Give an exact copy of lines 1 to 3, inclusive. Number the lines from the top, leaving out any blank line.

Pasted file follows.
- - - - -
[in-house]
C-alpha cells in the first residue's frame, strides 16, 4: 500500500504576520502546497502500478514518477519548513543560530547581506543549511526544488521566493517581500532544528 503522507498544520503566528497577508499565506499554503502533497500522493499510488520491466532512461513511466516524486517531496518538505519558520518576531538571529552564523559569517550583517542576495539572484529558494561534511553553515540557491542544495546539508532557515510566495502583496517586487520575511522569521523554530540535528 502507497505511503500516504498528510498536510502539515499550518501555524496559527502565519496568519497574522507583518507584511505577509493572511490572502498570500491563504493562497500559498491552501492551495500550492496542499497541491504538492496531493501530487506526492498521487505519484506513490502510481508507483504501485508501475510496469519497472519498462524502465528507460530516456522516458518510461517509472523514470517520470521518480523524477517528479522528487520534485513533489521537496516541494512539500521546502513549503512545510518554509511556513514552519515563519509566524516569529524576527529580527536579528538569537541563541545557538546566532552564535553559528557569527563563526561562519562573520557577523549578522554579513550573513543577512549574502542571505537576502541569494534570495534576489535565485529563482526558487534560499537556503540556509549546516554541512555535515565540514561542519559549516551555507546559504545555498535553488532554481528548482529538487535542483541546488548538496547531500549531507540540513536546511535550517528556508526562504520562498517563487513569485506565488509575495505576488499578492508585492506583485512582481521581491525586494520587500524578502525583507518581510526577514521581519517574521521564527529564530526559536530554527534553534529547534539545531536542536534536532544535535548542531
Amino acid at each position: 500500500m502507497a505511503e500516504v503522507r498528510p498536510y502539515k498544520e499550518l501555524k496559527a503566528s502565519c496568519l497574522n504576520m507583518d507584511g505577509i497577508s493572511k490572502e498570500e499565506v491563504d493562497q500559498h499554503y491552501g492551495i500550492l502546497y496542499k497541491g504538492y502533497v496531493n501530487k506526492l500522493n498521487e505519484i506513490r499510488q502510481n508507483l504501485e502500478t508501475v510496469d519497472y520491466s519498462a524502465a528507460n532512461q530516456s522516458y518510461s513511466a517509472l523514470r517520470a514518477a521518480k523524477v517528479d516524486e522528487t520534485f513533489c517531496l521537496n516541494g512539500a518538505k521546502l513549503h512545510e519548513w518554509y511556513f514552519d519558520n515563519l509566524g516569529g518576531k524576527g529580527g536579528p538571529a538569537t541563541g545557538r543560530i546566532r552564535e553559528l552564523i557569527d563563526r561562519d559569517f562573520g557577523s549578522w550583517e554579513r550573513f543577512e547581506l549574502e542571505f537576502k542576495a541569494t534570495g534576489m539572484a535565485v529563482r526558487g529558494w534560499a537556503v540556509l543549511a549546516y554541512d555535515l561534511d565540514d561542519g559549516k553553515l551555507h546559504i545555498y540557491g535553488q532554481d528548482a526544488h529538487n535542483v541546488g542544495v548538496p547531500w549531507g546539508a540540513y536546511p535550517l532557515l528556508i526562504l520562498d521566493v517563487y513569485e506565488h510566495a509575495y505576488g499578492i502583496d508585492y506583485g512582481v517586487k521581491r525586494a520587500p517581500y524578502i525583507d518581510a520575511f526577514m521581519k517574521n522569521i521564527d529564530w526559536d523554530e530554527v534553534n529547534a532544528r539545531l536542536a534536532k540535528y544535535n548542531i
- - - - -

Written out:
[in-house]
C-alpha cells in the first residue's frame, strides 16, 4: 500500500504576520502546497502500478514518477519548513543560530547581506543549511526544488521566493517581500532544528 503522507498544520503566528497577508499565506499554503502533497500522493499510488520491466532512461513511466516524486517531496518538505519558520518576531538571529552564523559569517550583517542576495539572484529558494561534511553553515540557491542544495546539508532557515510566495502583496517586487520575511522569521523554530540535528 502507497505511503500516504498528510498536510502539515499550518501555524496559527502565519496568519497574522507583518507584511505577509493572511490572502498570500491563504493562497500559498491552501492551495500550492496542499497541491504538492496531493501530487506526492498521487505519484506513490502510481508507483504501485508501475510496469519497472519498462524502465528507460530516456522516458518510461517509472523514470517520470521518480523524477517528479522528487520534485513533489521537496516541494512539500521546502513549503512545510518554509511556513514552519515563519509566524516569529524576527529580527536579528538569537541563541545557538546566532552564535553559528557569527563563526561562519562573520557577523549578522554579513550573513543577512549574502542571505537576502541569494534570495534576489535565485529563482526558487534560499537556503540556509549546516554541512555535515565540514561542519559549516551555507546559504545555498535553488532554481528548482529538487535542483541546488548538496547531500549531507540540513536546511535550517528556508526562504520562498517563487513569485506565488509575495505576488499578492508585492506583485512582481521581491525586494520587500524578502525583507518581510526577514521581519517574521521564527529564530526559536530554527534553534529547534539545531536542536534536532544535535548542531
Amino acid at each position: 500500500m502507497a505511503e500516504v503522507r498528510p498536510y502539515k498544520e499550518l501555524k496559527a503566528s502565519c496568519l497574522n504576520m507583518d507584511g505577509i497577508s493572511k490572502e498570500e499565506v491563504d493562497q500559498h499554503y491552501g492551495i500550492l502546497y496542499k497541491g504538492y502533497v496531493n501530487k506526492l500522493n498521487e505519484i506513490r499510488q502510481n508507483l504501485e502500478t508501475v510496469d519497472y520491466s519498462a524502465a528507460n532512461q530516456s522516458y518510461s513511466a517509472l523514470r517520470a514518477a521518480k523524477v517528479d516524486e522528487t520534485f513533489c517531496l521537496n516541494g512539500a518538505k521546502l513549503h512545510e519548513w518554509y511556513f514552519d519558520n515563519l509566524g516569529g518576531k524576527g529580527g536579528p538571529a538569537t541563541g545557538r543560530i546566532r552564535e553559528l552564523i557569527d563563526r561562519d559569517f562573520g557577523s549578522w550583517e554579513r550573513f543577512e547581506l549574502e542571505f537576502k542576495a541569494t534570495g534576489m539572484a535565485v529563482r526558487g529558494w534560499a537556503v540556509l543549511a549546516y554541512d555535515l561534511d565540514d561542519g559549516k553553515l551555507h546559504i545555498y540557491g535553488q532554481d528548482a526544488h529538487n535542483v541546488g542544495v548538496p547531500w549531507g546539508a540540513y536546511p535550517l532557515l528556508i526562504l520562498d521566493v517563487y513569485e506565488h510566495a509575495y505576488g499578492i502583496d508585492y506583485g512582481v517586487k521581491r525586494a520587500p517581500y524578502i525583507d518581510a520575511f526577514m521581519k517574521n522569521i521564527d529564530w526559536d523554530e530554527v534553534n529547534a532544528r539545531l536542536a534536532k540535528y544535535n548542531i